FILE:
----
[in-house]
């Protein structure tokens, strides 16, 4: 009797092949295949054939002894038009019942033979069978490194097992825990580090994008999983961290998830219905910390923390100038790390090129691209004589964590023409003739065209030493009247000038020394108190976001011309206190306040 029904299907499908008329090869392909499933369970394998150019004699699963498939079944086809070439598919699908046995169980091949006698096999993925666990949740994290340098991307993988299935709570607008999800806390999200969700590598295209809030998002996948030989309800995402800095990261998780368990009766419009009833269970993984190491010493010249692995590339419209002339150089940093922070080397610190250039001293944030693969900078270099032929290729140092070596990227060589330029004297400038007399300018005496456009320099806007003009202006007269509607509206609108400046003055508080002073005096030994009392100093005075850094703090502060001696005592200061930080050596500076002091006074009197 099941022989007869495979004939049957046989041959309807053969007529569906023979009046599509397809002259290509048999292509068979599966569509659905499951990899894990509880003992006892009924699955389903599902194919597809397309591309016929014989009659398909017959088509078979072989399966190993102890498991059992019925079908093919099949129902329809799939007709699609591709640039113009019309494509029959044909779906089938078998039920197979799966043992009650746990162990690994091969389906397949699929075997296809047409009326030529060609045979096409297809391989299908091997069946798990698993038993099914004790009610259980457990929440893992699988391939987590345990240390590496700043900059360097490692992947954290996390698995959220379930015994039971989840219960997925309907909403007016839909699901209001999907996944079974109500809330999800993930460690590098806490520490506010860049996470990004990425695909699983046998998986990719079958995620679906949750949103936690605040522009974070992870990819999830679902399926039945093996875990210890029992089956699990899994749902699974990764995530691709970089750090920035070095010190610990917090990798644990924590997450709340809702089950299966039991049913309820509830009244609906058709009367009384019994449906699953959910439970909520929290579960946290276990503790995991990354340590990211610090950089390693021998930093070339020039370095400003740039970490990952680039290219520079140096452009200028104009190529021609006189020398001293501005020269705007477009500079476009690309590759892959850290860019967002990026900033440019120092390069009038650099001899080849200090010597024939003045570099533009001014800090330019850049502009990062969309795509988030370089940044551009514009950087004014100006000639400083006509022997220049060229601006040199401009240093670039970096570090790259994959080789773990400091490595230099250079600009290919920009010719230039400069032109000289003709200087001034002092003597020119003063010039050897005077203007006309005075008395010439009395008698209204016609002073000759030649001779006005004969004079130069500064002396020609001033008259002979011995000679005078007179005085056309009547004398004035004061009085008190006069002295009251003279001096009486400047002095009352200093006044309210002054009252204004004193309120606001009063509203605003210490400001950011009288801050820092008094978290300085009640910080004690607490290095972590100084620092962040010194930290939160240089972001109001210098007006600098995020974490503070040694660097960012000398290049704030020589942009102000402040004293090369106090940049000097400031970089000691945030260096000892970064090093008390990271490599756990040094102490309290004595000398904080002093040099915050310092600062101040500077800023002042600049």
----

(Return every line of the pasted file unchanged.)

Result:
[in-house]
């Protein structure tokens, strides 16, 4: 009797092949295949054939002894038009019942033979069978490194097992825990580090994008999983961290998830219905910390923390100038790390090129691209004589964590023409003739065209030493009247000038020394108190976001011309206190306040 029904299907499908008329090869392909499933369970394998150019004699699963498939079944086809070439598919699908046995169980091949006698096999993925666990949740994290340098991307993988299935709570607008999800806390999200969700590598295209809030998002996948030989309800995402800095990261998780368990009766419009009833269970993984190491010493010249692995590339419209002339150089940093922070080397610190250039001293944030693969900078270099032929290729140092070596990227060589330029004297400038007399300018005496456009320099806007003009202006007269509607509206609108400046003055508080002073005096030994009392100093005075850094703090502060001696005592200061930080050596500076002091006074009197 099941022989007869495979004939049957046989041959309807053969007529569906023979009046599509397809002259290509048999292509068979599966569509659905499951990899894990509880003992006892009924699955389903599902194919597809397309591309016929014989009659398909017959088509078979072989399966190993102890498991059992019925079908093919099949129902329809799939007709699609591709640039113009019309494509029959044909779906089938078998039920197979799966043992009650746990162990690994091969389906397949699929075997296809047409009326030529060609045979096409297809391989299908091997069946798990698993038993099914004790009610259980457990929440893992699988391939987590345990240390590496700043900059360097490692992947954290996390698995959220379930015994039971989840219960997925309907909403007016839909699901209001999907996944079974109500809330999800993930460690590098806490520490506010860049996470990004990425695909699983046998998986990719079958995620679906949750949103936690605040522009974070992870990819999830679902399926039945093996875990210890029992089956699990899994749902699974990764995530691709970089750090920035070095010190610990917090990798644990924590997450709340809702089950299966039991049913309820509830009244609906058709009367009384019994449906699953959910439970909520929290579960946290276990503790995991990354340590990211610090950089390693021998930093070339020039370095400003740039970490990952680039290219520079140096452009200028104009190529021609006189020398001293501005020269705007477009500079476009690309590759892959850290860019967002990026900033440019120092390069009038650099001899080849200090010597024939003045570099533009001014800090330019850049502009990062969309795509988030370089940044551009514009950087004014100006000639400083006509022997220049060229601006040199401009240093670039970096570090790259994959080789773990400091490595230099250079600009290919920009010719230039400069032109000289003709200087001034002092003597020119003063010039050897005077203007006309005075008395010439009395008698209204016609002073000759030649001779006005004969004079130069500064002396020609001033008259002979011995000679005078007179005085056309009547004398004035004061009085008190006069002295009251003279001096009486400047002095009352200093006044309210002054009252204004004193309120606001009063509203605003210490400001950011009288801050820092008094978290300085009640910080004690607490290095972590100084620092962040010194930290939160240089972001109001210098007006600098995020974490503070040694660097960012000398290049704030020589942009102000402040004293090369106090940049000097400031970089000691945030260096000892970064090093008390990271490599756990040094102490309290004595000398904080002093040099915050310092600062101040500077800023002042600049």